Detection of joint inflammation in rheumatoid arthritis using multispectral diffuse optical imaging

Lighter, Daniel (2020). Detection of joint inflammation in rheumatoid arthritis using multispectral diffuse optical imaging. University of Birmingham. Ph.D.

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Rheumatoid arthritis is a chronic autoimmune disease, characterised by joint inflammation, which if untreated causes disability. A clinical need exists for novel, low-cost and noninvasive imaging tools capable of detecting inflammation in the joints for the diagnosis
and monitoring of patients with rheumatoid arthritis. Diffuse optical imaging provides information about the underlying functional properties of biological tissue and previous studies have reported an optical contrast between inflamed and non-inflamed joints, with former displaying localised increases in absorption and scattering attributed to underlying pathophysiological changes. In this work, a novel, multispectral diffuse optical imaging system for imaging human hand joints was presented, which combined surface imaging and optical transmission imaging in a single work-flow to reconstruct maps of clinically relevant parameters such as oxygen saturation, total haemoglobin, water and scattering amplitude in three dimensions. The system was designed to provide accurate, robust and rapid data acquisition, particularly through the novel application to joint imaging of a galvanometer-based unit for fast source repositioning allowing full datasets to be acquired in 2mins per joint, such as to be sufficient for implementation in a clinical setting. This clinical prototype system was then comprehensively studied through experiments involving
biological tissue mimicking optical phantoms, to assess performance against a ground truth set of known parameters.
Preliminary studies involving healthy volunteers gave useful insight into the systems in vivo performance and provided a good understanding of baseline values in healthy subjects, with significantly greater variability observed between subjects than when comparing joints within the same subject. A pilot clinical study was then carried out, involving 144 joints from 21 rheumatology patients with ultrasound imaging and clinical examination as reference comparisons, to assess the systems diagnostic accuracy capabilities. A degree of sensitivity was observed from three dimensional maps of total haemoglobin and scattering amplitude to pathophysiological changes in the joint during longitudinal monitoring of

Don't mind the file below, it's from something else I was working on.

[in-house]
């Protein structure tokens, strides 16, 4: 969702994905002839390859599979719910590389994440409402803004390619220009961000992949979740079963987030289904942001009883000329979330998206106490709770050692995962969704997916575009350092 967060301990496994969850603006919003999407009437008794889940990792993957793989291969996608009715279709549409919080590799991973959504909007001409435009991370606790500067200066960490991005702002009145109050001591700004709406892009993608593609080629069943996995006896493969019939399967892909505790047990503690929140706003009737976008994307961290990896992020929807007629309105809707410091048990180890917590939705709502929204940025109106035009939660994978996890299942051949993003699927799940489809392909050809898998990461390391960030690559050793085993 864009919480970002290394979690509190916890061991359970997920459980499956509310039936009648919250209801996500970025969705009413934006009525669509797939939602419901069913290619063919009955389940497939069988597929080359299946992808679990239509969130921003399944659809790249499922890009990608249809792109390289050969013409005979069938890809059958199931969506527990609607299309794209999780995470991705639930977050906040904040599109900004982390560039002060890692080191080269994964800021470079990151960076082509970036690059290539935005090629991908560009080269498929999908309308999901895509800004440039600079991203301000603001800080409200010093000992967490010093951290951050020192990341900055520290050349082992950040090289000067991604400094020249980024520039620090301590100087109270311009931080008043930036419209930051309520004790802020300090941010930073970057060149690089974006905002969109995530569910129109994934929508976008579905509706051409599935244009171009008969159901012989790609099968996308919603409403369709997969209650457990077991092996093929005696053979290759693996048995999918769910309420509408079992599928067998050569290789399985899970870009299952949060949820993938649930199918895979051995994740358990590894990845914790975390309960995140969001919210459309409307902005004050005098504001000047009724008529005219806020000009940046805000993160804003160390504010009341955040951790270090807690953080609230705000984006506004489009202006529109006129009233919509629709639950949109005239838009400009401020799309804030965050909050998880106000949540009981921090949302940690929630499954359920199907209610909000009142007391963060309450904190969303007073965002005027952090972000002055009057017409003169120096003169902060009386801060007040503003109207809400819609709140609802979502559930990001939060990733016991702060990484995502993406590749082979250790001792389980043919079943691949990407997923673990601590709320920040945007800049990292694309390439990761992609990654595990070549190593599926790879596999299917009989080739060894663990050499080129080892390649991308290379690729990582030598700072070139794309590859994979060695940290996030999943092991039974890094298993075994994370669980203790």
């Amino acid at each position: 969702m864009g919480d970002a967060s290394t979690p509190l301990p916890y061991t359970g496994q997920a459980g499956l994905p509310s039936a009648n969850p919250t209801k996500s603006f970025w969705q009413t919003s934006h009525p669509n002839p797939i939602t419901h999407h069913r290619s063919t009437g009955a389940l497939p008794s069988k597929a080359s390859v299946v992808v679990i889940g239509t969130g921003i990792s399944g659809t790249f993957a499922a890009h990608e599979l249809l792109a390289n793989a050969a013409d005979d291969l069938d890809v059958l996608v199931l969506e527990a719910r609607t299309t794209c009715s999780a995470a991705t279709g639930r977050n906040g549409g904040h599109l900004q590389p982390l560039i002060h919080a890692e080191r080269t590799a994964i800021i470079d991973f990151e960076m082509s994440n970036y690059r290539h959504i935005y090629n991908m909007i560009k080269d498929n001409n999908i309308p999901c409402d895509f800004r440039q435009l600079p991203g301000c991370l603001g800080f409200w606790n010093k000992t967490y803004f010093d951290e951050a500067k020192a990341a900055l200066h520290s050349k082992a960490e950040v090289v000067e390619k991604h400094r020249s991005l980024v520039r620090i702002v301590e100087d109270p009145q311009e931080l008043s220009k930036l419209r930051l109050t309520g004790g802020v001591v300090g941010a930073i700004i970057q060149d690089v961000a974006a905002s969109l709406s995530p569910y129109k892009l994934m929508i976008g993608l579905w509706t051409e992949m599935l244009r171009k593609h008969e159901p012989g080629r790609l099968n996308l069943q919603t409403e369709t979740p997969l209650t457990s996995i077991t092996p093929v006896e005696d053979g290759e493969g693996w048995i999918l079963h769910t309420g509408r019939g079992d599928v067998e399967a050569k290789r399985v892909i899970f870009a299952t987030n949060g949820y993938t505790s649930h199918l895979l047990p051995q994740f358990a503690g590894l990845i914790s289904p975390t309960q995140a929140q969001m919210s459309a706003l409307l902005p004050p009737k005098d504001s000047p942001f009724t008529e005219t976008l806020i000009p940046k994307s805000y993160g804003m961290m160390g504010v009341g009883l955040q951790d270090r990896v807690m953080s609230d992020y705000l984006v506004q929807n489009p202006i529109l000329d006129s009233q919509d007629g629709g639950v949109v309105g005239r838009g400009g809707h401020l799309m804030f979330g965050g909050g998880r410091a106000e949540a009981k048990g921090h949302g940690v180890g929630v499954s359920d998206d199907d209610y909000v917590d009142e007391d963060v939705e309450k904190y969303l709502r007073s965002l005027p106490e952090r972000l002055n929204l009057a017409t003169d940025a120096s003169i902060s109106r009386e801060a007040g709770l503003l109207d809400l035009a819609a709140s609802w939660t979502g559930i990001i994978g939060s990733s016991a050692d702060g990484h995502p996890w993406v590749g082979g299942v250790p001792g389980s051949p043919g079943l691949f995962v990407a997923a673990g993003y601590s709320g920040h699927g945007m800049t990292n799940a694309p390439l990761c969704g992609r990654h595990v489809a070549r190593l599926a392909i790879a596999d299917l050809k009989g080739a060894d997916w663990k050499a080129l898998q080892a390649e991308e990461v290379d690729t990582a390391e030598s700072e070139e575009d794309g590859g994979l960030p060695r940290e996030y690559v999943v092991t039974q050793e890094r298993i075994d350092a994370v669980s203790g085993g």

either recovery from acute injury in a single healthy subject or the response to therapy in rheumatoid arthritis patients. From single time-point examination data, classification accuracies when considering the entire cohort were limited, with areas under the receiver
operator curve of up to 0.657 achieved, with similar conclusions reached to those in comparable single-wavelength, continuous-wave studies previously reported despite the multiple wavelength acquisition. A normalised Fourier transform methodology was then presented, engineered to extract features related to the spatial signature of the transmitted light through the joint that were less sensitive to inter-subject variability in total flux for the assessment of optical transmission images. For the first time within the academic community, to the authors knowledge, the impact on diffuse optical imaging signals of the spatially asymmetrical prevalence of inflammation in hand joints of rheumatoid arthritis patients was addressed. In distinction from previous work, optical images were acquired from the dorsal side with illumination on the palmar side and results when using the proposed normalised fast Fourier transform methodology demonstrated accurate detection of inflamed joints from single time-point examinations, with of area under the receiver operator curve values up to 0.888 together with sensitivities and specificities of up to 77.9% and 90.9% respectively achieved for this specific dataset. This work-flow may enable future development of clinically viable, low-cost devices for assessing inflammation in arthritis patients, without the need for cuff occlusion or comparison to baseline. It will be important to assess the generalisation of these accuracies in future work, using a larger patient cohort and testing different machine learning classification schemes.

Type of Work: Thesis (Doctorates > Ph.D.)
Award Type: Doctorates > Ph.D.
Licence: All rights reserved
College/Faculty: Colleges (2008 onwards) > College of Engineering & Physical Sciences
School or Department: Physical Sciences for Health Doctoral Training Centre
Funders: Engineering and Physical Sciences Research Council
Subjects: T Technology > TA Engineering (General). Civil engineering (General)


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